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by J. B. Stanley
Berkley, August 2007
224 pages
ISBN: 0425216705

Buy in the UK | Buy in Canada

Molly Appleby is attending the Heart of Dixie Antique Show in Nashville. She is on assignment for the Collector’s Weekly, which wants an article about the experience. Molly is also accompanying her mother, Clara, who plans on doing antique buying. As Clara spent many years in this field, she is familiar with many of the dealers and looks forward to renewing relationships. As with all ‘reunions’ some of the dealers have changed dramatically and other remain the same.

One of the dealers that have changed is Tom Barnett. Barnett is an antique dealer specializing in medical antiques. He has the reputation of being an honest and very knowledgeable dealer. Currently he appears somewhat short of money as his ex-wife is demanding additional funds and the antique world is an up and down business.

While searching for coffee on the first full day of the show, Molly discovers Tom's body in the conservatory. He is obviously dead and the police are called in. Molly does not find Detective Reginald Butler particularly reassuring, as he does not want her assistance with the investigation. Not being one to sit on the sidelines, Molly and her mother begin their own investigation regardless of the police’s response.

Unfortunately there are several possible suspects. In addition to Charity Barnett, Tom’s ex-wife, there is another dealer who had accused Tom of theft. Not to mention rumors that Tom’s pristine reputation is no longer accurate. Molly must once again investigate the underbelly of the antiques world to help catch a killer.

Overall, A DEADLY DEALER is a typical craft cozy mystery. It features an amateur detective hunting down a criminal, interspersed with tidbits and stories regarding a craft, tips, recipes or in this case antiques. A DEADLY DEALER takes the modern day murder investigation and intersperses this story with the history of a specific walking stick located in Barnett’s stock. At first these chapters, relating to the walking stick, interrupt the flow of the narrative but ultimately their purpose is clear and then don't distract from the rest of the book.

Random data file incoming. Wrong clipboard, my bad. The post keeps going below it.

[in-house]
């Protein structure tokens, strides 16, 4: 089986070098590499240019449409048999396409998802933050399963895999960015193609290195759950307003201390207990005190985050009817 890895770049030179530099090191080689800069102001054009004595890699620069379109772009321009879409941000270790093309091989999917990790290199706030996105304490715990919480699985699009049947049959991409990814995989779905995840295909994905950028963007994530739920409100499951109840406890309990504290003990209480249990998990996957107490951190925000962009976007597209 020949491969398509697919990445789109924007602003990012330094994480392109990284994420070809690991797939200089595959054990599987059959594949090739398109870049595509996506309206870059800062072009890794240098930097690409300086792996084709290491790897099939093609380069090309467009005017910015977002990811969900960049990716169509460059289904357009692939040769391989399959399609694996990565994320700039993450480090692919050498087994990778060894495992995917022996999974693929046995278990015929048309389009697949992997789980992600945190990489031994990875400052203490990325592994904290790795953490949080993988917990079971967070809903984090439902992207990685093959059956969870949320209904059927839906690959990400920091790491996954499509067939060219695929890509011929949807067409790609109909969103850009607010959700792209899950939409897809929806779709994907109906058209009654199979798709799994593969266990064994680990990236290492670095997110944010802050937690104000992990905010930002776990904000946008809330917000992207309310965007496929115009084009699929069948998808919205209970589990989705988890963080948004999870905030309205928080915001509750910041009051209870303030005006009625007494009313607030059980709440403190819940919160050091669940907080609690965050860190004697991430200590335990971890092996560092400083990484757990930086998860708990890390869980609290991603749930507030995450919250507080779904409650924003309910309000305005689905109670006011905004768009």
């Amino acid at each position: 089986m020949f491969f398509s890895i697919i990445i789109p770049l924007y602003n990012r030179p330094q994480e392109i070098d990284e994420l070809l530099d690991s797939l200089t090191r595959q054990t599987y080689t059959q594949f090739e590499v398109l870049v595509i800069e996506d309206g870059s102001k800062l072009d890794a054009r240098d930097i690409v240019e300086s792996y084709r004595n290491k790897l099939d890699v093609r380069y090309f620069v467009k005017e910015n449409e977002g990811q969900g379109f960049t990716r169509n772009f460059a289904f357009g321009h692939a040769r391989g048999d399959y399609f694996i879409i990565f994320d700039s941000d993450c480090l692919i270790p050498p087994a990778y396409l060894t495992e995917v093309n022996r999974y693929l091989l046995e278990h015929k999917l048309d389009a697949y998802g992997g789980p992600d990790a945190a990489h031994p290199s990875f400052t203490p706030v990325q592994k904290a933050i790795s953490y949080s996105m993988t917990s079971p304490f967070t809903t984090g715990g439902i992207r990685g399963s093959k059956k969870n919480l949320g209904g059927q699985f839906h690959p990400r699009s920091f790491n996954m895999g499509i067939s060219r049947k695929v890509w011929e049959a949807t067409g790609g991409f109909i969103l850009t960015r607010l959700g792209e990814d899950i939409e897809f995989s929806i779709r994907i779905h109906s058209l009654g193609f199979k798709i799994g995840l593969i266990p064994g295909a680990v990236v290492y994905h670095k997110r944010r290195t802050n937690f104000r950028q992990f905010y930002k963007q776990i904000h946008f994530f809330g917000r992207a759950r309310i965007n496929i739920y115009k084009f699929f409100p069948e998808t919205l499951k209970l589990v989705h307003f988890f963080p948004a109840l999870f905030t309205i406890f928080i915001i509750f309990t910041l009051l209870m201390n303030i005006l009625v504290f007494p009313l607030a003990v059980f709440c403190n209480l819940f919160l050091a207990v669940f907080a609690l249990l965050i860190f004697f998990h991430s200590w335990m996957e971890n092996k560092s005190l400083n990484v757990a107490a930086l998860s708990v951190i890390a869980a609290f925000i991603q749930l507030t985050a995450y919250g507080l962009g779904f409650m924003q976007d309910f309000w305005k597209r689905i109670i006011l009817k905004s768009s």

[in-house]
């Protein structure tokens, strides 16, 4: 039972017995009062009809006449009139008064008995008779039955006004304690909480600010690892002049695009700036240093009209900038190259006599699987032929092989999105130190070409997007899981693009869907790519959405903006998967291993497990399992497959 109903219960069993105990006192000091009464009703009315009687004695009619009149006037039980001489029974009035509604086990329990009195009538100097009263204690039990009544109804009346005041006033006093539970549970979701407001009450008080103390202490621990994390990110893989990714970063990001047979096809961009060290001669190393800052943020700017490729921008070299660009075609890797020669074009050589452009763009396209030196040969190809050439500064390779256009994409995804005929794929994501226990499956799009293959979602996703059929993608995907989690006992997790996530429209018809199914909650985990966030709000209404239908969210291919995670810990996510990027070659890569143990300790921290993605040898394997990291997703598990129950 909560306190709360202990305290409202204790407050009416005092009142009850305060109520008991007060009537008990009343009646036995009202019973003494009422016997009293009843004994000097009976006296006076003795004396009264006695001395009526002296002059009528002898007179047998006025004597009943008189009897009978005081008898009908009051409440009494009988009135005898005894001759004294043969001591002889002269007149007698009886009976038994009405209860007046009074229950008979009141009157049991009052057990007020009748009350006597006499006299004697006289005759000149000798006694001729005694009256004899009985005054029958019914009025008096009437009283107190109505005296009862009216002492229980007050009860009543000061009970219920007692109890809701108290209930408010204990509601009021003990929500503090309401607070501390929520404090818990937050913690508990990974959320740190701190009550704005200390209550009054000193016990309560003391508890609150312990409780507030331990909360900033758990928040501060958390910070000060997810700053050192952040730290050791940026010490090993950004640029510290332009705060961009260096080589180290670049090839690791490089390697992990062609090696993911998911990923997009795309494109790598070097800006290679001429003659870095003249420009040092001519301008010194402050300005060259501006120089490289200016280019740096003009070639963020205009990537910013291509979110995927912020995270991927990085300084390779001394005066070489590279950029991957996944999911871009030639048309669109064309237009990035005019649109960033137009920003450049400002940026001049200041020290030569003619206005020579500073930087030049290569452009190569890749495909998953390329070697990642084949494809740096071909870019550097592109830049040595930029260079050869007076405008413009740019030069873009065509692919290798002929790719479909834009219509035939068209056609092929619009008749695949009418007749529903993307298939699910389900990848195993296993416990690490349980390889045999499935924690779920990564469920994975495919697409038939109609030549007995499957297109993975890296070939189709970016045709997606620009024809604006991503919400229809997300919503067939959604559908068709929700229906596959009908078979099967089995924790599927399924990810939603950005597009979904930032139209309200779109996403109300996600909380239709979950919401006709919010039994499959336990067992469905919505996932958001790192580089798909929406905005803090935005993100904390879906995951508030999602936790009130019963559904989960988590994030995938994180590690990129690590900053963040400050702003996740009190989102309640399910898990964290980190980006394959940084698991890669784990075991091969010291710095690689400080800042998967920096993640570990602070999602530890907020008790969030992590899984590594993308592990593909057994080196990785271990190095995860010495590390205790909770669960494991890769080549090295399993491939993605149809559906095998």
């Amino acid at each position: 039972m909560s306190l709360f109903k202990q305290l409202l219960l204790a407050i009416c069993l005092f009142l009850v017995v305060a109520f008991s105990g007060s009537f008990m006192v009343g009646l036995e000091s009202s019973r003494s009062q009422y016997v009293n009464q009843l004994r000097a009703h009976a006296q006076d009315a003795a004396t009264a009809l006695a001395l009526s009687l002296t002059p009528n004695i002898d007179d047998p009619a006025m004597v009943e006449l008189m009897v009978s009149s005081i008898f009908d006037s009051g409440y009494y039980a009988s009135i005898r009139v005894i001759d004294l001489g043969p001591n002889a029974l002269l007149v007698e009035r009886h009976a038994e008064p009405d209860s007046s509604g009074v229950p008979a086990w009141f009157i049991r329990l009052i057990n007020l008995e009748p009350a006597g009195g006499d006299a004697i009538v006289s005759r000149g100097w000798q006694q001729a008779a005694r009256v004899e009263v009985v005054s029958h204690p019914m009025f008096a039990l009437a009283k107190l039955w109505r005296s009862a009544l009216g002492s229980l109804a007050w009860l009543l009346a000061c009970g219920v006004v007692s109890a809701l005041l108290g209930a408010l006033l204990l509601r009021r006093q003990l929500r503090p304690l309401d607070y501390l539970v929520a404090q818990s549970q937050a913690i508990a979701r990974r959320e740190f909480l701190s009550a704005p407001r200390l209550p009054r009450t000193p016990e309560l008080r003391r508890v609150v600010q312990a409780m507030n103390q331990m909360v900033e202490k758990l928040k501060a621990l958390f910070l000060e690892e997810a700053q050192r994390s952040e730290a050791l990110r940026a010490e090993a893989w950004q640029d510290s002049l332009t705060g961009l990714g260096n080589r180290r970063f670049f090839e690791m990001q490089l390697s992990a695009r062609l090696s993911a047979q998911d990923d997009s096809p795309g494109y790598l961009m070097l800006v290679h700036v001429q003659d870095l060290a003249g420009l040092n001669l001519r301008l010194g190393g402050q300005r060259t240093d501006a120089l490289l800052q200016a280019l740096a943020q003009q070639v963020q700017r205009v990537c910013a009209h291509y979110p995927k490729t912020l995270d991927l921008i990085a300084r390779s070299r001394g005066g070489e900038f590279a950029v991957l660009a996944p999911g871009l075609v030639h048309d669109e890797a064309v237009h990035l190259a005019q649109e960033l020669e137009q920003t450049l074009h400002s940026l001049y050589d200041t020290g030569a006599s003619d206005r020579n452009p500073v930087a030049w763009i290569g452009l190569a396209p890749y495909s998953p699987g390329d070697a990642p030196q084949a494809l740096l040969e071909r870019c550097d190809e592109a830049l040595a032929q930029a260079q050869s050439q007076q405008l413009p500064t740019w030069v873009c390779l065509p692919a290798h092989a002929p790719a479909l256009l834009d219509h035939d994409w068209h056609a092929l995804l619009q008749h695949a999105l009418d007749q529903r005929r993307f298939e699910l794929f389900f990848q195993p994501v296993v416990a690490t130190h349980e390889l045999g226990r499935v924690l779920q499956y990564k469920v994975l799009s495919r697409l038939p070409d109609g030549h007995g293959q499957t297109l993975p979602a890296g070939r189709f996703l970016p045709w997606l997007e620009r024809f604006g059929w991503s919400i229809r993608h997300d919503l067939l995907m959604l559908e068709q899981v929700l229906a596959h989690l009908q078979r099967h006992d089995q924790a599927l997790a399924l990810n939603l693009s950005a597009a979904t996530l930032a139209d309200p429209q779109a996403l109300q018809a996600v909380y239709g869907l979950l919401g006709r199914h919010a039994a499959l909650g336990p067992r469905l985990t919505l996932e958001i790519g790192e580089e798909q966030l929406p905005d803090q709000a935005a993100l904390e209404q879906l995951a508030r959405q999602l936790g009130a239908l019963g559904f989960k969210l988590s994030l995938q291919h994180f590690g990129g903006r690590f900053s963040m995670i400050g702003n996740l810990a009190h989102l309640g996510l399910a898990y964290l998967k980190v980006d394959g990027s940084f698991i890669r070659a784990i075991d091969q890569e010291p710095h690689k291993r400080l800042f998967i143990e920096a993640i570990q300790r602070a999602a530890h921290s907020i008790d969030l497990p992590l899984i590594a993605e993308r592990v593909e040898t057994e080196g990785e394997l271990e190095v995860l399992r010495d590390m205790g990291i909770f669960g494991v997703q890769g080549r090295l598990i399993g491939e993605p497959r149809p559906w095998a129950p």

Molly is an amateur detective who dislikes violence but is well aware of her ability to solve crimes. She likes to work with the police but will do her own investigating when necessary. And as typical of the cozy subgenre, Molly works hard at dealing with her family and personal relationships. Molly is somewhat immature when it comes to dealing with relationship so her responses to both her mother and her boyfriend make her sound like a child rather than an adult. When Molly is at her most childish, it is difficult to find her appealing or care about what happens to her.

A DEADLY DEALER has some ‘cutesy’ elements that I find annoying. Most of them I can overlook as these elements are JB Stanley’s way of implying a Southern family and relationship (word choices, speech patterns and topics of interest). The one thing that is the most aggravating is Clara’s chronic use of pet names for Molly – especially since she uses more and more pet names when she wants to force Molly into doing something. Chronically changing pet names, not to mention controlling parents, are not something that I enjoy reading about regardless of circumstances so I find it distracting in this book.

Reviewed by Sarah Dudley, September 2007

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Contact: Yvonne Klein (ymk@reviewingtheevidence.com)

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